The topic of the 8th annual Connected Health Symposium was timely: Driving Quality Up and Costs Down: New Technologies for an Era of Accountability. Nevertheless, what made it a great conference were the fresh perspectives it brought to the fore.
Measurement, analysis, and communication are imperative
Brent James, the Chief Quality Officer at Intermountain Health Care, set the stage by describing how he and his employer, Intermountain, have succeeded in simultaneously improving health care quality and decreasing costs. He credits this achievement to the incorporation of baseline protocols into the clinical workflow, followed by continuous improvement.
According to James, despite the explosion of knowledge and technology over the last 200 years, modern medicine has continued to rely on individual's judgment rather than measurement. James observes that this ongoing dependence on subjective recall has led to tremendous variation in the practice of medicine, a paucity of valid clinical knowledge about best treatments, long lags between identification of best practice and its dissemination (more than 15 years), and a "striking inability to do what works".
The solution, James argued, is building standard baseline protocols into clinical workflows, which individual physicians are then free to override. James says that this methodology is effective because standardization allows clinicians to spot what works-something they can't do when everyone practices medicine a different way.
Then, it's a matter of iteration. Over time, employment of this process has helped Intermountain achieve better quality and lower costs than many of its larger, better-funded peers.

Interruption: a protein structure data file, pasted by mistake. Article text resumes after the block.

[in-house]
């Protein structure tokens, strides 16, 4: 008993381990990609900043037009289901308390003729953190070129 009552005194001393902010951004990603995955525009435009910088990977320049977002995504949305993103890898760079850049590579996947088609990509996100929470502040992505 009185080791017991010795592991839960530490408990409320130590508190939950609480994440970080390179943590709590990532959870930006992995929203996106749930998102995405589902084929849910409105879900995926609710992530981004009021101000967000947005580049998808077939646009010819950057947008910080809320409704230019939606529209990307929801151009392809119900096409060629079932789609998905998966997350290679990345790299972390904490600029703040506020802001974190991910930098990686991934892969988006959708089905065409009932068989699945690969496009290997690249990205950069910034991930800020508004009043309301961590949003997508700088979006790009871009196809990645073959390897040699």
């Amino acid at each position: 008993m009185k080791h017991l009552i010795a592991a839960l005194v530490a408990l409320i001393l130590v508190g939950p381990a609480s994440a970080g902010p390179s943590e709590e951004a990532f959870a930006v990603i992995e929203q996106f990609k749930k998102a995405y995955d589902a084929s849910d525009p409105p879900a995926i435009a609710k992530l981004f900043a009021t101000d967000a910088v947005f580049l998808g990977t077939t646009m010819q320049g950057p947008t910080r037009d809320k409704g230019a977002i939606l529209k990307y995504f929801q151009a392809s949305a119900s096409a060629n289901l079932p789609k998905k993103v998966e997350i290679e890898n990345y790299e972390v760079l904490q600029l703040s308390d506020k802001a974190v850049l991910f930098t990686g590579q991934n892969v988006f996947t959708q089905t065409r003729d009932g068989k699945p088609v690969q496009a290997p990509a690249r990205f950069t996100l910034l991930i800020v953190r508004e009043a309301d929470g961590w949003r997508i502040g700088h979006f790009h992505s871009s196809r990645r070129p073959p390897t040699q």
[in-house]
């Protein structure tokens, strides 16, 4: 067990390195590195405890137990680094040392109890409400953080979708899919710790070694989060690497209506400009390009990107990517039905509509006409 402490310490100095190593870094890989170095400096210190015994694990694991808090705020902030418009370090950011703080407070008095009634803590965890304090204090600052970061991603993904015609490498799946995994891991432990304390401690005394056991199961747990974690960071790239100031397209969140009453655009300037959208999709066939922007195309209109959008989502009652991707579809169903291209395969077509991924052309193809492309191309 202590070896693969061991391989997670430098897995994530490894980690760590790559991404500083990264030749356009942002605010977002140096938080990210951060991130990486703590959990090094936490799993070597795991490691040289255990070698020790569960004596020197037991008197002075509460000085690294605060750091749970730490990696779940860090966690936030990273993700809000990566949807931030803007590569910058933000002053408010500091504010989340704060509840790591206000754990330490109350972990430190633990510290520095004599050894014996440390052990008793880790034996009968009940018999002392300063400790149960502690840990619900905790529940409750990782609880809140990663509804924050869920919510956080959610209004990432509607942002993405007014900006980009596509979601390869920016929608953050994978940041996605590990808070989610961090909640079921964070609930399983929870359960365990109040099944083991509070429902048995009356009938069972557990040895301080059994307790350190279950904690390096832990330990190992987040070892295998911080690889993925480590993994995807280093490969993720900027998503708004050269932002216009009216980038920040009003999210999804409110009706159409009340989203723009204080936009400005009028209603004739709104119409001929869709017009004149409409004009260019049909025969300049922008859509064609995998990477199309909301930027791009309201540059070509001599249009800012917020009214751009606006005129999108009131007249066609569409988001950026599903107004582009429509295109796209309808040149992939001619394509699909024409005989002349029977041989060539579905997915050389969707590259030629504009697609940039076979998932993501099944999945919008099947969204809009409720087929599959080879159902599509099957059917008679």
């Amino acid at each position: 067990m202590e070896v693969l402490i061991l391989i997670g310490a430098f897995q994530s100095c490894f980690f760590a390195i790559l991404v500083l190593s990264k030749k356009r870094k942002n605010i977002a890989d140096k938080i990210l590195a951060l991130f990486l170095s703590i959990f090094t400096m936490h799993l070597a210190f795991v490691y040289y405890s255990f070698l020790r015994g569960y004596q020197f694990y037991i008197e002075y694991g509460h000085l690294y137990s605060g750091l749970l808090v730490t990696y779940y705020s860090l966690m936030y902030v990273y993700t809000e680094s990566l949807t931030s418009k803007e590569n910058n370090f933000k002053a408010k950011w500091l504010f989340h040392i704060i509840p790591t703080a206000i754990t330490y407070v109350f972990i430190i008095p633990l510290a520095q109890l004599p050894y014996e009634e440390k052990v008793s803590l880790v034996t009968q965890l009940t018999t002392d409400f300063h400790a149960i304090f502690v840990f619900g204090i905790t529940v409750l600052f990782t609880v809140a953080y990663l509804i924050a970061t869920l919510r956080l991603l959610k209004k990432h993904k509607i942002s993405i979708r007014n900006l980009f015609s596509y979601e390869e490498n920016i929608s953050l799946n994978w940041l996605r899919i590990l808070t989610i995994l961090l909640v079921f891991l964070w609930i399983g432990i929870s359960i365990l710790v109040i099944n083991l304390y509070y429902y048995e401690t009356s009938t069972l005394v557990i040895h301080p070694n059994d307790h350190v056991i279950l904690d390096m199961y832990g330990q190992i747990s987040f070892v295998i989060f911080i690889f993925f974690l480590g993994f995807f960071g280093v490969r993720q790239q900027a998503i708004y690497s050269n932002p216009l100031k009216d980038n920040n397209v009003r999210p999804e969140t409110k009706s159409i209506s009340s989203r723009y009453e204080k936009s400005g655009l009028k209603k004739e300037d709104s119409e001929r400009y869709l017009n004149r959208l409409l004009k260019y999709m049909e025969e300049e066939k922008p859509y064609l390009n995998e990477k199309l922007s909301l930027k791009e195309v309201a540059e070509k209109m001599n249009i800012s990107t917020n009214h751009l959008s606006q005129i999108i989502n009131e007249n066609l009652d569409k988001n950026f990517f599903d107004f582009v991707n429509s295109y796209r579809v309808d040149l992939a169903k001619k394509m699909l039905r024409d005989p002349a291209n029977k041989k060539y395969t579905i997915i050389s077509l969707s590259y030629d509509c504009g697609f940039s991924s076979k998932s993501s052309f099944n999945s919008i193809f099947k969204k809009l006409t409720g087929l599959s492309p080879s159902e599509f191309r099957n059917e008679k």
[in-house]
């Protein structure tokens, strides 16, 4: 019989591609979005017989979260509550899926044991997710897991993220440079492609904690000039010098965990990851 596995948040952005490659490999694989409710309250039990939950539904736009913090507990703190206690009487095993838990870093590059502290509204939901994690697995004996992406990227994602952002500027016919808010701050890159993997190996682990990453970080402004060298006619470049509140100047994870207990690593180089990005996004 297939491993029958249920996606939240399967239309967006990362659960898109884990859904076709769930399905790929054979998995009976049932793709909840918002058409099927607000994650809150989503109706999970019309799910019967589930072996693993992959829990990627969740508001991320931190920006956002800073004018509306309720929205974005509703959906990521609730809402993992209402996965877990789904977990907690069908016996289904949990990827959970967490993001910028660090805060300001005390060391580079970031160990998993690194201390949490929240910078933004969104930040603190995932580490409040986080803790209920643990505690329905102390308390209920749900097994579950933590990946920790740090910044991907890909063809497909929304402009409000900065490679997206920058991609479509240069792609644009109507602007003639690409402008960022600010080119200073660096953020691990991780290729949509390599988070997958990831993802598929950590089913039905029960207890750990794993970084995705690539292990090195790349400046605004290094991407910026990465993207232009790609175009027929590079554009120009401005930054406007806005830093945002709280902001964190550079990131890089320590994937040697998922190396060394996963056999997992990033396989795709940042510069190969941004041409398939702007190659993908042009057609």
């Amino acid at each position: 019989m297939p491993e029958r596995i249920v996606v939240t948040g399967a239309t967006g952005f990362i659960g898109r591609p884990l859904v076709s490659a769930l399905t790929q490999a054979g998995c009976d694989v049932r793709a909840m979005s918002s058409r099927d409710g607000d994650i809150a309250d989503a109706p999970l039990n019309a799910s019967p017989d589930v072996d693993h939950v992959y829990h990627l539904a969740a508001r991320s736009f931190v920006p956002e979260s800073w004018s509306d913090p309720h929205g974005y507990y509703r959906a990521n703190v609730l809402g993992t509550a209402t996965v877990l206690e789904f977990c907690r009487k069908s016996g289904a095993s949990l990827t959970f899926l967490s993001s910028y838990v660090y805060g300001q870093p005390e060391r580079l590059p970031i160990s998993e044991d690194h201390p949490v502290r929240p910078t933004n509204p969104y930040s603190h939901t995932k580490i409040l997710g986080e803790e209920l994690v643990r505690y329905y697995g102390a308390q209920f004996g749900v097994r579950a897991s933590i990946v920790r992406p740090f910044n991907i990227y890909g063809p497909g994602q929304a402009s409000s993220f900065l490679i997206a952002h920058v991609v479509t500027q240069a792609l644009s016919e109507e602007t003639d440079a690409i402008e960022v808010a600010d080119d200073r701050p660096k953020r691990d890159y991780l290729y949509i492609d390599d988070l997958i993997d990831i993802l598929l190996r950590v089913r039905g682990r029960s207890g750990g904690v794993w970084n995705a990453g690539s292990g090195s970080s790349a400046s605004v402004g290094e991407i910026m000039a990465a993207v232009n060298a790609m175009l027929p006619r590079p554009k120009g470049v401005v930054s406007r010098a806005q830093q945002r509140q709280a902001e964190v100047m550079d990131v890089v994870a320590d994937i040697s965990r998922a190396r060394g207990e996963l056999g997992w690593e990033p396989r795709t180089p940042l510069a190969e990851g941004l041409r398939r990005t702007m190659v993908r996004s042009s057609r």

Better health depends on reducing income disparities
Next up was Kate Pickett, co-author of The Spirit Level: Why Greater Equality Makes Societies Stronger. Her perspective is a macroeconomic one.
Drawing on a number of statistics, Pickett argued that income disparity is the most powerful predictor of health at a societal level. Displaying chart after chart, she demonstrated that citizens of countries such as Denmark and Japan have better health, and life expectancies, than citizens of wealthier countries such as the US and the UK where the income gap, from richest to poorest, is greater.
In a follow up interview, she offered possible explanations. Among these are that inequality erodes trust-and that people in lower strata of society experience anxiety and stress when they believe there is no hope of upward mobility.
Many more perspectives covered
This post summarizes some of the insights from the first two keynotes. Over the course of two days, each presentation added a different way of looking at the issues related to improving health care quality and cost.
The business of health care
There were sessions about reimbursement, medication adherence, accountable care, and financing health care. And, there were lots of demos on innovative technology.
The psychology of motivating change
In addition, however, there were a number of talks about motivating desirable behavior. Examples included sessions on using games to promote better health, biofeedback, self-quantification, and even tips for effectively communicating health information to the distractible multi-tasking consumers of health information that make up the next generation.
Connecting the dots
I found that I spent much of the conference thinking about not just the topic at hand, but about the implications of each talk for other topics discussed at the conference. Luckily, the event producers recorded many of the panels, and presentations, as there was a lot to absorb in just two short days.